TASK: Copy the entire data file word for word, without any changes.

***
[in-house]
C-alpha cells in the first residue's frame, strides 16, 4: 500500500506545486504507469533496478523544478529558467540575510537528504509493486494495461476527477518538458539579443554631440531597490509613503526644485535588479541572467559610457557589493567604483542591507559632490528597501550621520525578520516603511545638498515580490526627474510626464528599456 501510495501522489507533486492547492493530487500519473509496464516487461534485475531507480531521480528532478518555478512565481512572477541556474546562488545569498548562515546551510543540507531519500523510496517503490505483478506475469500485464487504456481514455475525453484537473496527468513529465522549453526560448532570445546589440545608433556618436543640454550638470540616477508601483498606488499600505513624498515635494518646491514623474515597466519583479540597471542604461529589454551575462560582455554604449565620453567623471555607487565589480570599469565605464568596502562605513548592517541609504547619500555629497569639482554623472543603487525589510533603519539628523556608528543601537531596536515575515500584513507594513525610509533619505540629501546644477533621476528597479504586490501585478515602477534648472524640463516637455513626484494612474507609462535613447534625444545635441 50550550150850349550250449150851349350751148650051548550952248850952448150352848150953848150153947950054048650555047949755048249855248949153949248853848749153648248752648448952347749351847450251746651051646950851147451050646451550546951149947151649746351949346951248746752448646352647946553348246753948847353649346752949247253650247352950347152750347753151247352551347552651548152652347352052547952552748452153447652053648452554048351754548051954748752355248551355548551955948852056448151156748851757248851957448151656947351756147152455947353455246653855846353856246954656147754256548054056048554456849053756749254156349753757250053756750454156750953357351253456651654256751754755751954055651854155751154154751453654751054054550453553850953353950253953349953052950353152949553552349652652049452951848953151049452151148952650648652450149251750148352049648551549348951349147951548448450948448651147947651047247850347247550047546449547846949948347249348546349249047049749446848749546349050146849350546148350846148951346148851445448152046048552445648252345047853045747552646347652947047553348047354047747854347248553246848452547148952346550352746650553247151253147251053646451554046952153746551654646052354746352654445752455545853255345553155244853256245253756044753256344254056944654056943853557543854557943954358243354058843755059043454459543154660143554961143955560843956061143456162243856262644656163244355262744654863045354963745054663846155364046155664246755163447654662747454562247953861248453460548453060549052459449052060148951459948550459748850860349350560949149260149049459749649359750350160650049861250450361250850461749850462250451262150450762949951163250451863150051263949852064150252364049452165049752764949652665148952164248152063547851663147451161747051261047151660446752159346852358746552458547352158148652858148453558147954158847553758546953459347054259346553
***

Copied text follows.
[in-house]
C-alpha cells in the first residue's frame, strides 16, 4: 500500500506545486504507469533496478523544478529558467540575510537528504509493486494495461476527477518538458539579443554631440531597490509613503526644485535588479541572467559610457557589493567604483542591507559632490528597501550621520525578520516603511545638498515580490526627474510626464528599456 501510495501522489507533486492547492493530487500519473509496464516487461534485475531507480531521480528532478518555478512565481512572477541556474546562488545569498548562515546551510543540507531519500523510496517503490505483478506475469500485464487504456481514455475525453484537473496527468513529465522549453526560448532570445546589440545608433556618436543640454550638470540616477508601483498606488499600505513624498515635494518646491514623474515597466519583479540597471542604461529589454551575462560582455554604449565620453567623471555607487565589480570599469565605464568596502562605513548592517541609504547619500555629497569639482554623472543603487525589510533603519539628523556608528543601537531596536515575515500584513507594513525610509533619505540629501546644477533621476528597479504586490501585478515602477534648472524640463516637455513626484494612474507609462535613447534625444545635441 50550550150850349550250449150851349350751148650051548550952248850952448150352848150953848150153947950054048650555047949755048249855248949153949248853848749153648248752648448952347749351847450251746651051646950851147451050646451550546951149947151649746351949346951248746752448646352647946553348246753948847353649346752949247253650247352950347152750347753151247352551347552651548152652347352052547952552748452153447652053648452554048351754548051954748752355248551355548551955948852056448151156748851757248851957448151656947351756147152455947353455246653855846353856246954656147754256548054056048554456849053756749254156349753757250053756750454156750953357351253456651654256751754755751954055651854155751154154751453654751054054550453553850953353950253953349953052950353152949553552349652652049452951848953151049452151148952650648652450149251750148352049648551549348951349147951548448450948448651147947651047247850347247550047546449547846949948347249348546349249047049749446848749546349050146849350546148350846148951346148851445448152046048552445648252345047853045747552646347652947047553348047354047747854347248553246848452547148952346550352746650553247151253147251053646451554046952153746551654646052354746352654445752455545853255345553155244853256245253756044753256344254056944654056943853557543854557943954358243354058843755059043454459543154660143554961143955560843956061143456162243856262644656163244355262744654863045354963745054663846155364046155664246755163447654662747454562247953861248453460548453060549052459449052060148951459948550459748850860349350560949149260149049459749649359750350160650049861250450361250850461749850462250451262150450762949951163250451863150051263949852064150252364049452165049752764949652665148952164248152063547851663147451161747051261047151660446752159346852358746552458547352158148652858148453558147954158847553758546953459347054259346553